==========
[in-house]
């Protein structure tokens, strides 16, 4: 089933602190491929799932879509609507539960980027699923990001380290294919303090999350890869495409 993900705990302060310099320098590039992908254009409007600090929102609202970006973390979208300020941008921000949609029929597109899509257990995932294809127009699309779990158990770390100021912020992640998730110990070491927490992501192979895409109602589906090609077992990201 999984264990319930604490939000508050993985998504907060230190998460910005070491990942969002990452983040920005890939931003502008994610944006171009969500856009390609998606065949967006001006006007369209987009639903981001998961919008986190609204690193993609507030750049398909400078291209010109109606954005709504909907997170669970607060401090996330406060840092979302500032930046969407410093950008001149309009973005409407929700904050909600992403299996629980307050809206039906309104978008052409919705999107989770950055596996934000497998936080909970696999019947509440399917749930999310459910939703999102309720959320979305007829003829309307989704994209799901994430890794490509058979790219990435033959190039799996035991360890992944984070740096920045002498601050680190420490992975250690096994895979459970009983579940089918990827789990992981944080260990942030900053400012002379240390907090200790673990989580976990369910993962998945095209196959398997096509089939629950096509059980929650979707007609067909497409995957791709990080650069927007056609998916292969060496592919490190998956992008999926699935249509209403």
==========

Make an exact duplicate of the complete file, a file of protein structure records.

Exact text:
[in-house]
């Protein structure tokens, strides 16, 4: 089933602190491929799932879509609507539960980027699923990001380290294919303090999350890869495409 993900705990302060310099320098590039992908254009409007600090929102609202970006973390979208300020941008921000949609029929597109899509257990995932294809127009699309779990158990770390100021912020992640998730110990070491927490992501192979895409109602589906090609077992990201 999984264990319930604490939000508050993985998504907060230190998460910005070491990942969002990452983040920005890939931003502008994610944006171009969500856009390609998606065949967006001006006007369209987009639903981001998961919008986190609204690193993609507030750049398909400078291209010109109606954005709504909907997170669970607060401090996330406060840092979302500032930046969407410093950008001149309009973005409407929700904050909600992403299996629980307050809206039906309104978008052409919705999107989770950055596996934000497998936080909970696999019947509440399917749930999310459910939703999102309720959320979305007829003829309307989704994209799901994430890794490509058979790219990435033959190039799996035991360890992944984070740096920045002498601050680190420490992975250690096994895979459970009983579940089918990827789990992981944080260990942030900053400012002379240390907090200790673990989580976990369910993962998945095209196959398997096509089939629950096509059980929650979707007609067909497409995957791709990080650069927007056609998916292969060496592919490190998956992008999926699935249509209403």